BWW Review: OEDIPUS EL REY at Magic Theatre Offers a Hauntingly Beautiful and Timely Update of the Oedipus Tale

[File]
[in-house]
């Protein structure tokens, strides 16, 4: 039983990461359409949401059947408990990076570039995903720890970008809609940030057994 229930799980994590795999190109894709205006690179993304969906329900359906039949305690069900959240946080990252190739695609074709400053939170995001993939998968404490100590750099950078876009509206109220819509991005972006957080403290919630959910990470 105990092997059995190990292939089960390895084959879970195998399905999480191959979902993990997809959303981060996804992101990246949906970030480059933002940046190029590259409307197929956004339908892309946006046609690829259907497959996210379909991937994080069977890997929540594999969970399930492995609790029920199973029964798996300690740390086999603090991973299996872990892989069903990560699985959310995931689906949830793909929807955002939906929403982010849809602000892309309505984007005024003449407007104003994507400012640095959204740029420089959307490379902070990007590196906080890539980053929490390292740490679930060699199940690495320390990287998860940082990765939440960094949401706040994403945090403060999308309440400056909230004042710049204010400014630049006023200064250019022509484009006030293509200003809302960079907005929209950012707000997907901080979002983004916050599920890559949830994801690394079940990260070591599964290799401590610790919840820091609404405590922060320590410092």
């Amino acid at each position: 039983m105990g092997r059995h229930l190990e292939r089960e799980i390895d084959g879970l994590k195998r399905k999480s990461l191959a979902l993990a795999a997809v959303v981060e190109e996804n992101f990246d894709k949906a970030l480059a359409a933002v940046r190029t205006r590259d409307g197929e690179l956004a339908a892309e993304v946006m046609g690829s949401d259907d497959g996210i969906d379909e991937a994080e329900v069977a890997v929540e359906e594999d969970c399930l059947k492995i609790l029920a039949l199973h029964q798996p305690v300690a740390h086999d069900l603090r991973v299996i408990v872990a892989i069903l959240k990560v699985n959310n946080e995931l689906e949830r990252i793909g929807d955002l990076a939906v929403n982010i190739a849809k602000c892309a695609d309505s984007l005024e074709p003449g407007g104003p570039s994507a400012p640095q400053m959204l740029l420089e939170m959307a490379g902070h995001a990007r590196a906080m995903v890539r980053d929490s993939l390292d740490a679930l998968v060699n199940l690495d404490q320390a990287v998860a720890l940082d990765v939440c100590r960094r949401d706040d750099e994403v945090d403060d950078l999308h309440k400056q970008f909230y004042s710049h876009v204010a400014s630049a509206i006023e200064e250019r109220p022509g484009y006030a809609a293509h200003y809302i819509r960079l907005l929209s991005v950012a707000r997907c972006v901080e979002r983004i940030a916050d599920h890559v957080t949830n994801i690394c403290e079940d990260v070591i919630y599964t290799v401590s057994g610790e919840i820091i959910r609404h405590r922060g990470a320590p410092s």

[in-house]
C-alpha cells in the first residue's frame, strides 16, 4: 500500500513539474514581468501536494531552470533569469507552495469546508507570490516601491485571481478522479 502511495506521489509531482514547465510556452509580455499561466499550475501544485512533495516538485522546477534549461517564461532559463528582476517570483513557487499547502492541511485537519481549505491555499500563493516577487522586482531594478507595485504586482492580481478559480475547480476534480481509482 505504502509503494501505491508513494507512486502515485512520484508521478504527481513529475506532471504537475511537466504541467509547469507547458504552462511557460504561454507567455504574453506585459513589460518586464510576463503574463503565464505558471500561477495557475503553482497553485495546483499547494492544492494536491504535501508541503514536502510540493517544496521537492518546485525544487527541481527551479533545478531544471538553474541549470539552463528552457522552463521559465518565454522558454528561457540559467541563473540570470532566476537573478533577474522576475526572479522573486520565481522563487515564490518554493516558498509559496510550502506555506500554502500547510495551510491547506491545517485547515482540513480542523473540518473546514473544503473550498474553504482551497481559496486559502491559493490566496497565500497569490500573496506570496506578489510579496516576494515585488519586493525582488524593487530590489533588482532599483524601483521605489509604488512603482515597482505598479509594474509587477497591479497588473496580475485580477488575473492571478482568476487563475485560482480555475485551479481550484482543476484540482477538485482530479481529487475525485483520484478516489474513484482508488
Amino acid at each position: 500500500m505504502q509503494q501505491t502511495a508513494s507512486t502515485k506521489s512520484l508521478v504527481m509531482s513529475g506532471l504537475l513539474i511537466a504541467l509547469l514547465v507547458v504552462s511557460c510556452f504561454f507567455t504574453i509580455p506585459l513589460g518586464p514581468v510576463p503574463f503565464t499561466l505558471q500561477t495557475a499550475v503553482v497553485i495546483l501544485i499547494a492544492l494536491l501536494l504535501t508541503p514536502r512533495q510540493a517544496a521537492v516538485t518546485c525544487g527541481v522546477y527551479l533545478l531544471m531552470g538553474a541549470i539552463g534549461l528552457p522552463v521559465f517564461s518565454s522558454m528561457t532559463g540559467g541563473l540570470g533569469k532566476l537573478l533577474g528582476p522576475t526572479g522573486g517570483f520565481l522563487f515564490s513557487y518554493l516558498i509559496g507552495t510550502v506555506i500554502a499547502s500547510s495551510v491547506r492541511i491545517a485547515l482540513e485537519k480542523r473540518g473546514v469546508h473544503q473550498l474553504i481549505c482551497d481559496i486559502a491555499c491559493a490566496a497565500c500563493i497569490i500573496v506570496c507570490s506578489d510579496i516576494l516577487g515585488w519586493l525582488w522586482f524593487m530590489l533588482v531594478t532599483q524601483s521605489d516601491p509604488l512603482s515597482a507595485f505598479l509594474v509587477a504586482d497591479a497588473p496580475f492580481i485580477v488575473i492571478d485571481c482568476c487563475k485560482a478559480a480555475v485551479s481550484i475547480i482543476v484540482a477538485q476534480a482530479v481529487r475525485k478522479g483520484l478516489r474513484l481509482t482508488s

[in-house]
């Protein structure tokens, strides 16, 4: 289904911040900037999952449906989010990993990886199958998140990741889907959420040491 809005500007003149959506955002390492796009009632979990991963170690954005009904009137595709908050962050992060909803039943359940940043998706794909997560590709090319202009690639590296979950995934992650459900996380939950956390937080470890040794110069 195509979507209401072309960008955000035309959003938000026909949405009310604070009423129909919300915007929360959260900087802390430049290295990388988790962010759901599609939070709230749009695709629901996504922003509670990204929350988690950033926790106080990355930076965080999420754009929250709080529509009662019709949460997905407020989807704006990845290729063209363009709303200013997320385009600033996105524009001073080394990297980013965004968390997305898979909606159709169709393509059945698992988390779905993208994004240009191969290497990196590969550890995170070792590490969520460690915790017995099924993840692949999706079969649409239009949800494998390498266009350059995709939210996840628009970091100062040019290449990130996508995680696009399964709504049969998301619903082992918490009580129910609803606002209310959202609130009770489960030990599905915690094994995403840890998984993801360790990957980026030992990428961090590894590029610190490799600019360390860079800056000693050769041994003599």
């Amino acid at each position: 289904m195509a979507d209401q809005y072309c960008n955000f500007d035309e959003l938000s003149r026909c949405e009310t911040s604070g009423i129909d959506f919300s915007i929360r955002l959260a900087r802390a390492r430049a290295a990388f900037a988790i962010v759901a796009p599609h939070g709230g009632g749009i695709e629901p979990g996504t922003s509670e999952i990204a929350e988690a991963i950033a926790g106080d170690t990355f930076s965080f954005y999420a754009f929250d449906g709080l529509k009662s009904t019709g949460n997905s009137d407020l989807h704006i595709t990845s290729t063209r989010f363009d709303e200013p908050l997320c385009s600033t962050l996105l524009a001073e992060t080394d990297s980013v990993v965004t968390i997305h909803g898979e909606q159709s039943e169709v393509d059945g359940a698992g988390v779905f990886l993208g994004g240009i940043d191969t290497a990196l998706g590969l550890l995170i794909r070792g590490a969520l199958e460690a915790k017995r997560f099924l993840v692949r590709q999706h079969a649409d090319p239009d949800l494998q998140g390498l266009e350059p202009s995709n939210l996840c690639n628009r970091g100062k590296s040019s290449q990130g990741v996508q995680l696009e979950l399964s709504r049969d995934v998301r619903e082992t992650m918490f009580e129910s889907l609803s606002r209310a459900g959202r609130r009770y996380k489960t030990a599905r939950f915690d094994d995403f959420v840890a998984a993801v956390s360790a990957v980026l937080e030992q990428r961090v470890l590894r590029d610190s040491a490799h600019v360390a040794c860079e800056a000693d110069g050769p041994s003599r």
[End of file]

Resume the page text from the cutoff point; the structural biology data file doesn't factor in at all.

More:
Let me be clear from the start that I understand why Greek tragedies might not be high on your list of plays you feel compelled to see. They typically employ choruses speaking in highfalutin poetry, the characters can be hard to empathize with, and the plots are, well, pretty outlandish. In the case of Sophocles' "Oedipus Rex" (spoiler alert!), the title character murders his father, sleeps with his mother, and then gouges his own eyes out. A little hard to relate to, no? The stunning production of Luis Alfaro's "Oedipus El Rey" (his reimagining of the Oedipus story) currently running at the Magic Theatre might make you want to reconsider. It's visually arresting, genuinely moving, and slyly humorous - oh, and also seriously sexy, all in a taut 95-minute running time. The Magic presented the world premiere of this play back in 2010 and is bringing it back in this new production as a legacy revival. Given the current, unsettling political discourse on immigrants, this revival could not feel more timely.